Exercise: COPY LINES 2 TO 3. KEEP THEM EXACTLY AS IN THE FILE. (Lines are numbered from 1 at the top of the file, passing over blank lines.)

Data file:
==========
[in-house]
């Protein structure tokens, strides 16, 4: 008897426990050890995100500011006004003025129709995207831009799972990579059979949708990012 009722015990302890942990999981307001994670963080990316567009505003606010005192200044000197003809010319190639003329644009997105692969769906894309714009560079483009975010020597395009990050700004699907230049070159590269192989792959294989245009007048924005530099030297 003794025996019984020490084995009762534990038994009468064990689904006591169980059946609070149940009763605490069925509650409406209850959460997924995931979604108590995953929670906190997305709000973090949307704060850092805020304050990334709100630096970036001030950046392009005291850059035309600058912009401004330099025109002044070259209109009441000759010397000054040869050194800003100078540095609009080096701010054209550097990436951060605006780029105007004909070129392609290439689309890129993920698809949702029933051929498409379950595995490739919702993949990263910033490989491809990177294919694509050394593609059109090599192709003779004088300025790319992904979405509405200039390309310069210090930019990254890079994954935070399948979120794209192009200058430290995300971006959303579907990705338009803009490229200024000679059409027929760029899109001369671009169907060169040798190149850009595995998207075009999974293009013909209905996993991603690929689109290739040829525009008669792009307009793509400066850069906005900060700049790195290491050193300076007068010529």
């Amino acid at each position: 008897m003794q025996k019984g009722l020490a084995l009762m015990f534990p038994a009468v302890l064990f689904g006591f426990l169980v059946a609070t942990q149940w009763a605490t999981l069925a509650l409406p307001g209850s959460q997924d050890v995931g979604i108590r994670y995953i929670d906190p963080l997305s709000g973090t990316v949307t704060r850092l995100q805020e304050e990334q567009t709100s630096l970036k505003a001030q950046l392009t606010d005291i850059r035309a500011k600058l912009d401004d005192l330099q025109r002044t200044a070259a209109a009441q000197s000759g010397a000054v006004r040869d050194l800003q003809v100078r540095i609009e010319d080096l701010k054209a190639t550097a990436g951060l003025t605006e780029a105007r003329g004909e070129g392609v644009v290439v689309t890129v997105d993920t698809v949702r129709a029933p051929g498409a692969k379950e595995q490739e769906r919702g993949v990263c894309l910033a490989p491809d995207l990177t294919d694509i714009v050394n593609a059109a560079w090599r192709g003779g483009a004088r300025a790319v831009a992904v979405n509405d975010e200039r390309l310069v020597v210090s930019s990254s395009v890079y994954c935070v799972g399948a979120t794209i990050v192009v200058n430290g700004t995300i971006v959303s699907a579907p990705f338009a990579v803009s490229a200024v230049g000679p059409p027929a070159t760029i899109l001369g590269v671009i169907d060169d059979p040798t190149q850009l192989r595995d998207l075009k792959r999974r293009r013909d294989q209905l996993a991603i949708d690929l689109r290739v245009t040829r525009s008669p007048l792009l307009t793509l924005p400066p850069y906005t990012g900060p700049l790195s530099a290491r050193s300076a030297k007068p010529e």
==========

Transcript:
């Protein structure tokens, strides 16, 4: 008897426990050890995100500011006004003025129709995207831009799972990579059979949708990012 009722015990302890942990999981307001994670963080990316567009505003606010005192200044000197003809010319190639003329644009997105692969769906894309714009560079483009975010020597395009990050700004699907230049070159590269192989792959294989245009007048924005530099030297 003794025996019984020490084995009762534990038994009468064990689904006591169980059946609070149940009763605490069925509650409406209850959460997924995931979604108590995953929670906190997305709000973090949307704060850092805020304050990334709100630096970036001030950046392009005291850059035309600058912009401004330099025109002044070259209109009441000759010397000054040869050194800003100078540095609009080096701010054209550097990436951060605006780029105007004909070129392609290439689309890129993920698809949702029933051929498409379950595995490739919702993949990263910033490989491809990177294919694509050394593609059109090599192709003779004088300025790319992904979405509405200039390309310069210090930019990254890079994954935070399948979120794209192009200058430290995300971006959303579907990705338009803009490229200024000679059409027929760029899109001369671009169907060169040798190149850009595995998207075009999974293009013909209905996993991603690929689109290739040829525009008669792009307009793509400066850069906005900060700049790195290491050193300076007068010529």
């Amino acid at each position: 008897m003794q025996k019984g009722l020490a084995l009762m015990f534990p038994a009468v302890l064990f689904g006591f426990l169980v059946a609070t942990q149940w009763a605490t999981l069925a509650l409406p307001g209850s959460q997924d050890v995931g979604i108590r994670y995953i929670d906190p963080l997305s709000g973090t990316v949307t704060r850092l995100q805020e304050e990334q567009t709100s630096l970036k505003a001030q950046l392009t606010d005291i850059r035309a500011k600058l912009d401004d005192l330099q025109r002044t200044a070259a209109a009441q000197s000759g010397a000054v006004r040869d050194l800003q003809v100078r540095i609009e010319d080096l701010k054209a190639t550097a990436g951060l003025t605006e780029a105007r003329g004909e070129g392609v644009v290439v689309t890129v997105d993920t698809v949702r129709a029933p051929g498409a692969k379950e595995q490739e769906r919702g993949v990263c894309l910033a490989p491809d995207l990177t294919d694509i714009v050394n593609a059109a560079w090599r192709g003779g483009a004088r300025a790319v831009a992904v979405n509405d975010e200039r390309l310069v020597v210090s930019s990254s395009v890079y994954c935070v799972g399948a979120t794209i990050v192009v200058n430290g700004t995300i971006v959303s699907a579907p990705f338009a990579v803009s490229a200024v230049g000679p059409p027929a070159t760029i899109l001369g590269v671009i169907d060169d059979p040798t190149q850009l192989r595995d998207l075009k792959r999974r293009r013909d294989q209905l996993a991603i949708d690929l689109r290739v245009t040829r525009s008669p007048l792009l307009t793509l924005p400066p850069y906005t990012g900060p700049l790195s530099a290491r050193s300076a030297k007068p010529e």